Posts Tagged ‘Koptev’

Russia Persecutes the Jehovah’s Witnesses

December 18, 2015

Religious persecution has returned to Russia again after the collapse of Communism. It was reported a few weeks ago in the I that a judge in a region about 600 miles away from Moscow had decided that the Jehovah’s Witnesses were an illegal sect, and sentenced a small group of mainly elderly believers to jail. The leader of this band of dangerous religious zealots was Koptev, a man in his 70s. Putin’s regime, at least in that part of the Russian Federation, has decided that the JWs are a dangerous and subversive organisation. They have put them on a list of such dangers to the post-Soviet state as ISIS, al-Qaeda, the mafia, and Neo-Nazi organisations.

Really! I never knew the Jehovah’s Witnesses were such a danger to life, liberty and property. There I was thinking the only thing wrong with them was that they turned up on your doorstep trying to interest you in joining them and offering copies of The Watchtower.

Most people probably find their religious proselytizing silly, but it’s absurd and monstrous to put them in the same category as genuine threats to life, limb and freedom like organised crime, Fascists and Islamist terrorists. Their prosecution renewed fears that Russia was returning to the bitter anti-religious campaign it pursued under Communism. Religious believers of all faiths, Christians, Jews, Buddhists and shamanists were rounded up and sent to the gulags. Their places of worship were torn down, and the few that survived the campaign were closely monitored. There was some toleration for believers practising their religion, but if you tried to explain the tenets, you would be arrested and tried. Baptists, Pentecostalists and Seventh Day Adventists in particular were heavily persecuted. If you dared to hold a religious service in your own home, you could be arrested and your house torn down. The state also promoted vicious conspiracy theories about the Pentecostalists to work up public sentiment against them. They were accused of becoming rich through taking money secretly smuggled in by an American ship in the Russian far north every year. All Soviet recruits to the army are viciously bullied under the brutal regime of the grandfathers, but the treatment meted out to Pentecostalists was especially harsh. They were beaten particularly savagely, many having to spend weeks recovering in the hospital afterwards as a result.

This looks like a return to those days, though my guess is that it’s now less about atheism than about Russian nationalism and the alliance Putin has struck with the Russian Orthodox Church. Not that this necessarily rules out a militantly atheist component in the persecution. Some of the judges and attitudes are no doubt left over from the officially atheist regime of the Soviet Union, and may see religious organisations generally as a subversive threat, just as the former Soviet state did.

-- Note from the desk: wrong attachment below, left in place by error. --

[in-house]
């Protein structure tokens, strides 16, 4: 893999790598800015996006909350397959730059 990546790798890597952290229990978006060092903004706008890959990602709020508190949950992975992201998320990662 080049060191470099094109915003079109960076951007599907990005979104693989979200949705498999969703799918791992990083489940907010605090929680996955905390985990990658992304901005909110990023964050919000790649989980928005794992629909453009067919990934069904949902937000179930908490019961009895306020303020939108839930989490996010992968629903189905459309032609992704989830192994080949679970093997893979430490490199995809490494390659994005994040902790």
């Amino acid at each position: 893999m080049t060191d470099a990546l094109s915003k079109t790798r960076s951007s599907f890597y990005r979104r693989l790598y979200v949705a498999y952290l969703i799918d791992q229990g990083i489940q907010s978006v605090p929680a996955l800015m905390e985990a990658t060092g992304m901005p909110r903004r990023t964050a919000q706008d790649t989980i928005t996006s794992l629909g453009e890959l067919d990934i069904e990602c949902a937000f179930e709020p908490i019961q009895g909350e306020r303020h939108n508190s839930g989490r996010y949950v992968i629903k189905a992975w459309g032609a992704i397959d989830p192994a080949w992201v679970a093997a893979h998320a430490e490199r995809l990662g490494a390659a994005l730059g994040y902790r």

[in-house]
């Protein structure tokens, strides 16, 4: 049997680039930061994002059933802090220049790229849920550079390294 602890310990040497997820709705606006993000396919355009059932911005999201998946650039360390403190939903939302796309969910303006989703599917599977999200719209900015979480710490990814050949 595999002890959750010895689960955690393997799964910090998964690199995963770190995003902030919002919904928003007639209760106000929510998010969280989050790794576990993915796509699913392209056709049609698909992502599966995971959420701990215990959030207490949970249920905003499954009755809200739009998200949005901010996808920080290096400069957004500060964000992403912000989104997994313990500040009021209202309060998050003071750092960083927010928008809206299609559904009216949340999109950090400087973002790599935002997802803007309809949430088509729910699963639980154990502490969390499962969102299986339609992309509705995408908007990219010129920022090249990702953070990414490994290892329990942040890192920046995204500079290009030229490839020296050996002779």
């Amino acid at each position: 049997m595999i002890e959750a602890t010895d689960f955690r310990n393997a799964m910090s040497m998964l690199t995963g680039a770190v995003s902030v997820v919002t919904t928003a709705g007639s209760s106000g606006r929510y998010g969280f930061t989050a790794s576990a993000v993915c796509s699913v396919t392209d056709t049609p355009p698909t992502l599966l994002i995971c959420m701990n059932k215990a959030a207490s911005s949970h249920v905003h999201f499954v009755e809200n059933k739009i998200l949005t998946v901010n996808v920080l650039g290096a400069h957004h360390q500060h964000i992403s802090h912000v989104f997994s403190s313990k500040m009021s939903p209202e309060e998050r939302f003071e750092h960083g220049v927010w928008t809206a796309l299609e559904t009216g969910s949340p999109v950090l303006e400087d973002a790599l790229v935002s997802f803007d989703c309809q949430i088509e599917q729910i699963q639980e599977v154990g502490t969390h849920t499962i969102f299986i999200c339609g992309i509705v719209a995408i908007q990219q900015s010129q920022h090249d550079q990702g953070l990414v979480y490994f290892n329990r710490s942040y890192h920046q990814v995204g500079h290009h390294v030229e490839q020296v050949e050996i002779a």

And my guess is that the JWs are being persecuted not just because they’re a foreign religious denomination, but for the same reason the Nazis threw them into the camps: they don’t accept secular messiahs. They were persecuted by the Nazis as they recognised that Hitler was making a claim to be such a figure. The Nazi oath, to be recited in schools, had children swearing allegiance to ‘my Fuehrer sent by God’, and so treated Hitler as he deserved. They rejected him. This saw believers as young as 17 thrown into the concentration camps as a subversive threat to the Nazi state.

First Hitler, now Putin.

I don’t have a lot of time for the Jehovah’s Witnesses. I don’t share their religious views. But they aren’t any kind of political threat or menace to society, except to totalitarian despots. Yeah, it’s irritating when they turn up at your house to promote their religion, but that’s all it is. In genuinely free societies, people are at liberty to have and to promote different philosophical, religious and political views, as long as this does not involve force. That means that they are at liberty to knock on doors asking them if they’d like to join them, just as it also means that everyone else has the right to say ‘No’, or argue with them. Or agree, and join them, if they so wish.

This is part of what it means to live in genuinely pluralist, free society. And that’s why Putin’s persecution of the Jehovah’s Witnesses is also part of an attack on everyone’s liberties in Russia.